Give Yourself the Gift of Self-Care
Mary J. Yerkes
How to manage chronic illness in a time of stress.
Posted December 28, 2012
Chronic pain and illness can make any day a challenge, but throw in holiday stress and expectations, and it can push your already overburdened body to the limit. The idealistic holiday parties depicted on televisions and in books and magazines just add to the stress. Unrealistic gift-giving guides and tips on hosting the perfect holiday party or family gathering can leave you feeling depressed, lonely, and grieving your losses. The good news is proper self-care can help you manage your pain and fatigue and get the most out of this holiday season.
It might be tempting to view self-care as selfish. However, it is anything but.
In his book, Let Your Life Speak, author Parker J. Palmer offers these insightful words, “Self-care is never a selfish act—it is simply good stewardship of the only gift I have, the gift I was put on earth to offer to others. Anytime we can listen to true self and give it the care it requires, we do so not only for ourselves but for the many others whose lives we touch.”
So for you—and for the people you love—start this holiday season by giving yourself the gift of self-care. Here are a few tips to help you get started:
1. Prioritize. Ask yourself and family members, “What will make the holidays meaningful this year?”
You cannot do everything this holiday season, so why not focus on what is meaningful to you and your loved ones? One woman asked her husband this question and he replied, “Stop doing so much and just sit down and have fun with me.” The gift of time is sometimes the greatest gift we can give those we love. If it is a choice between a perfectly decorated house or meaningful time spent with family members, most people prefer giving and receiving the gift of presence.
2. Limit holiday gift giving. Many people I talk to find holiday gift giving excessive and stressful. To minimize stress, one woman I know decided to eliminate gift giving to adult family members entirely, focusing instead on buying one or two small presents for children or grandchildren in the family. Another person is donating money to charity in a friend or family member’s name. If you do shop, do so online. Most stores will gift wrap your gift and include a personal note from you for an additional fee, saving physical and emotional wear and tear on your body.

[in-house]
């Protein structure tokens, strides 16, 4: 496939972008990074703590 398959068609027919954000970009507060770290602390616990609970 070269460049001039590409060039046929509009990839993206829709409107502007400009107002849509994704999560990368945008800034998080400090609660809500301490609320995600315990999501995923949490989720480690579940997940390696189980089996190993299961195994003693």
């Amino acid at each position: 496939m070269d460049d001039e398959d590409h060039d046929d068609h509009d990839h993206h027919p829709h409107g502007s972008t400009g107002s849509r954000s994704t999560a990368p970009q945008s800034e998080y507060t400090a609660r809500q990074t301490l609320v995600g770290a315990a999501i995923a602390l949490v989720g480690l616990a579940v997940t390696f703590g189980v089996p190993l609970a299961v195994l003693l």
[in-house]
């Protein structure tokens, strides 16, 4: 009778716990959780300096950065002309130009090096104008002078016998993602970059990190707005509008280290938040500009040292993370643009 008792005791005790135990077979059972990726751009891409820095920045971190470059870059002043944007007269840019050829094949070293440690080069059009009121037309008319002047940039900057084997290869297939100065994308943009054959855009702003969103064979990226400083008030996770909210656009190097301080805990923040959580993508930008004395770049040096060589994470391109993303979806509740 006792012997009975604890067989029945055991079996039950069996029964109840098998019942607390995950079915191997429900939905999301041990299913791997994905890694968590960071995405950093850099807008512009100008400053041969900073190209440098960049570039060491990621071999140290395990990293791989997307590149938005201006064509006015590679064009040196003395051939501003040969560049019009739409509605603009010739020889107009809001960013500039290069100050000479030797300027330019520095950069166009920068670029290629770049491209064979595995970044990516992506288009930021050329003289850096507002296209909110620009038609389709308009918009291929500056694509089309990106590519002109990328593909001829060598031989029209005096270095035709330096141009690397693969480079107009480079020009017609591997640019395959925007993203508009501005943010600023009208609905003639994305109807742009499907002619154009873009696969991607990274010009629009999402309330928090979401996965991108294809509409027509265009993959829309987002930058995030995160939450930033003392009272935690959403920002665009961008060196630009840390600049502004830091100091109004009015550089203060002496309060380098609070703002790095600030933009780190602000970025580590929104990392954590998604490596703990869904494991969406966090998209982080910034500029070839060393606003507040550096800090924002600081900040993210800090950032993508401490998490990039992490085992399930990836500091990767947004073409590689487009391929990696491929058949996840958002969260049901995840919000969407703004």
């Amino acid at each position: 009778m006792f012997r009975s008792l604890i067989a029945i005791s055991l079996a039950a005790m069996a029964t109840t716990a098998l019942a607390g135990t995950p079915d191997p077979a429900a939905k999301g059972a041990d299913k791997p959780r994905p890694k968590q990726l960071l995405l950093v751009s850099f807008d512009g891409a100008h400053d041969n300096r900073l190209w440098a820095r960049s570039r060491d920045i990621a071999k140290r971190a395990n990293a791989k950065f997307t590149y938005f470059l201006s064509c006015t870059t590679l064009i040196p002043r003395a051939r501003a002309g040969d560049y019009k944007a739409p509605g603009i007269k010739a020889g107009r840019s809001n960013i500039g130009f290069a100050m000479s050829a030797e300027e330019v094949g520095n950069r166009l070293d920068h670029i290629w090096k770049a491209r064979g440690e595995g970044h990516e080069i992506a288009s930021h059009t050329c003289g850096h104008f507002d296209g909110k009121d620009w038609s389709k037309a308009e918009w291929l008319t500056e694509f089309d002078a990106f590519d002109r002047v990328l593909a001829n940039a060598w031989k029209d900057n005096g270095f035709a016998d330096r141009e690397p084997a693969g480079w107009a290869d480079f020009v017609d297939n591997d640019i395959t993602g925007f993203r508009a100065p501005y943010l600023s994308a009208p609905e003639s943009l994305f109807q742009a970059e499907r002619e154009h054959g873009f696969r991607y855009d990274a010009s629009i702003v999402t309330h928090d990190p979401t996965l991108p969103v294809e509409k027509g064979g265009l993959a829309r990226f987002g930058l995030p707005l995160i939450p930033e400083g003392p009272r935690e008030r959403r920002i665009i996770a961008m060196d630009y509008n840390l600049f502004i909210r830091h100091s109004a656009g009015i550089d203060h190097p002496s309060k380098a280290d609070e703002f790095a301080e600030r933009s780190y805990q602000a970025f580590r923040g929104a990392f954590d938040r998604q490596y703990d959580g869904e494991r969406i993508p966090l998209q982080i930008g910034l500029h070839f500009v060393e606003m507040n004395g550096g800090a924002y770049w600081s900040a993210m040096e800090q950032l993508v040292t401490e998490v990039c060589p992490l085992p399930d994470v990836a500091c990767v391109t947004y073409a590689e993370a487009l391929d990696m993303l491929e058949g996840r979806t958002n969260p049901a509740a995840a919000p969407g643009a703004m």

3. Communicate your needs and feelings to others. Because many chronic illnesses are invisible, it means that others may not be aware of your physical and emotional limits. It is your responsibility to communicate your needs to others. Sometimes comparing what you’re going through to something they are familiar with can help. For example, “Do you know what you feel like when you’re coming down with the flu? The pain and fatigue of rheumatoid arthritis feel that way to me today. Could we just stay home and talk instead of going out today?”
4. Grieve your losses. The holidays often bring painful memories to the surface—the loss of a loved one or pet, strained or broken family relationships, and memories of past holidays can dampen holiday cheer. If you are sad this holiday season, take time to acknowledge your feelings by sharing them with a friend or family member or by writing in a paper or electronic journal. Consider honoring the memories of those you have loved and lost by donating to a charity in their name. Don’t be afraid to cry if it makes you feel better. Tears can be healing.
5. Just say no. With limited physical and emotional reserves, it is sometimes necessary to choose between holiday events and activities. As much as we would like to, we just cannot do it all. For example, I recently declined an invitation to a church Christmas dinner, which was scheduled a few days before a cross-country flight I’ll be making to visit my son and his wife. Knowing the toll traveling takes on my body, I decided to conserve my energy for the flight.
6. Give yourself a gift that nourishes body and soul. Chronic illness can be difficult not only physically but emotionally as well. Consider giving yourself a gift that nourishes body and soul. My favorites include a massage or facial, a good book, your favorite dessert, or a weekend away with friends. Treat yourself this year to a gift that nourishes body and soul.
While incorporate these self-care tips into your life this holiday season will help, they won’t eliminate holiday stress. So give yourself the gift of self-care and make this holiday season your best one yet.
Mary Yerkes is an author, speaker, and chronic illness coach who fosters spiritual and personal transformation in people's lives, especially those living with chronic pain and disease. Like many of her clients, she lives with multiple chronic illnesses, including rheumatoid arthritis, ankylosing spondylitis, and psoriatic arthritis. She is the Chronic Illness Expert for the National Association of Baby Boomer Women. Visit Mary online at MaryYerkes.com.